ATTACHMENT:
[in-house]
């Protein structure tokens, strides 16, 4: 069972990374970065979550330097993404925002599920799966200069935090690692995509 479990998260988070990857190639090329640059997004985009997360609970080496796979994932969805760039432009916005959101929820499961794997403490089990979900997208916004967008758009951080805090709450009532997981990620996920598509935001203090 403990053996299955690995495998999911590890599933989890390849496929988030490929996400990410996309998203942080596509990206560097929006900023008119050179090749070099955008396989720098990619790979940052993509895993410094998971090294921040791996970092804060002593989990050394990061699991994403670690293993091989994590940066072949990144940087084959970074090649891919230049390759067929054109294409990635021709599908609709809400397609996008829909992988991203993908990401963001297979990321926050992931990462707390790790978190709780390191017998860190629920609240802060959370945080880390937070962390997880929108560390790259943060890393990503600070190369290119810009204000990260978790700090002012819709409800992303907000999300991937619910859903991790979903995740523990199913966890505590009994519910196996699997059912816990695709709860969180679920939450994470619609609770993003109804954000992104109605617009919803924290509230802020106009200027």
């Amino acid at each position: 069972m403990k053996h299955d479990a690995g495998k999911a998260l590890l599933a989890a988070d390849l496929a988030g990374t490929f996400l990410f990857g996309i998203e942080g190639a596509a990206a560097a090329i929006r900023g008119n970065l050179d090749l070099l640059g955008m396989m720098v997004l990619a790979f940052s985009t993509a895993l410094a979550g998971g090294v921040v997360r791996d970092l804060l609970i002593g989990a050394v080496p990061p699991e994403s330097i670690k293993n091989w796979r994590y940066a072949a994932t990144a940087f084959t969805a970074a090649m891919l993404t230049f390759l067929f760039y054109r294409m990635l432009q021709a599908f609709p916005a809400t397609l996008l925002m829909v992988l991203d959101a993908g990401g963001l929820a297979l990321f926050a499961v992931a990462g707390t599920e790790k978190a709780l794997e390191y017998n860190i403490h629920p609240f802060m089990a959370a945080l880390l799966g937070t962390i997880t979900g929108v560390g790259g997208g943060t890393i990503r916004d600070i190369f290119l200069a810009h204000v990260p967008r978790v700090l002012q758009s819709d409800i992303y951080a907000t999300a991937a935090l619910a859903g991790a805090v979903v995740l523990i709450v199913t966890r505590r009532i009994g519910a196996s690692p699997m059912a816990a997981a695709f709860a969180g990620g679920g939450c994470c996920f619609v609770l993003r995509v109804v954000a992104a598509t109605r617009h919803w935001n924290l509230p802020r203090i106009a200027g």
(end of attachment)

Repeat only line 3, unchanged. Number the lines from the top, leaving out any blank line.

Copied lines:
């Amino acid at each position: 069972m403990k053996h299955d479990a690995g495998k999911a998260l590890l599933a989890a988070d390849l496929a988030g990374t490929f996400l990410f990857g996309i998203e942080g190639a596509a990206a560097a090329i929006r900023g008119n970065l050179d090749l070099l640059g955008m396989m720098v997004l990619a790979f940052s985009t993509a895993l410094a979550g998971g090294v921040v997360r791996d970092l804060l609970i002593g989990a050394v080496p990061p699991e994403s330097i670690k293993n091989w796979r994590y940066a072949a994932t990144a940087f084959t969805a970074a090649m891919l993404t230049f390759l067929f760039y054109r294409m990635l432009q021709a599908f609709p916005a809400t397609l996008l925002m829909v992988l991203d959101a993908g990401g963001l929820a297979l990321f926050a499961v992931a990462g707390t599920e790790k978190a709780l794997e390191y017998n860190i403490h629920p609240f802060m089990a959370a945080l880390l799966g937070t962390i997880t979900g929108v560390g790259g997208g943060t890393i990503r916004d600070i190369f290119l200069a810009h204000v990260p967008r978790v700090l002012q758009s819709d409800i992303y951080a907000t999300a991937a935090l619910a859903g991790a805090v979903v995740l523990i709450v199913t966890r505590r009532i009994g519910a196996s690692p699997m059912a816990a997981a695709f709860a969180g990620g679920g939450c994470c996920f619609v609770l993003r995509v109804v954000a992104a598509t109605r617009h919803w935001n924290l509230p802020r203090i106009a200027g």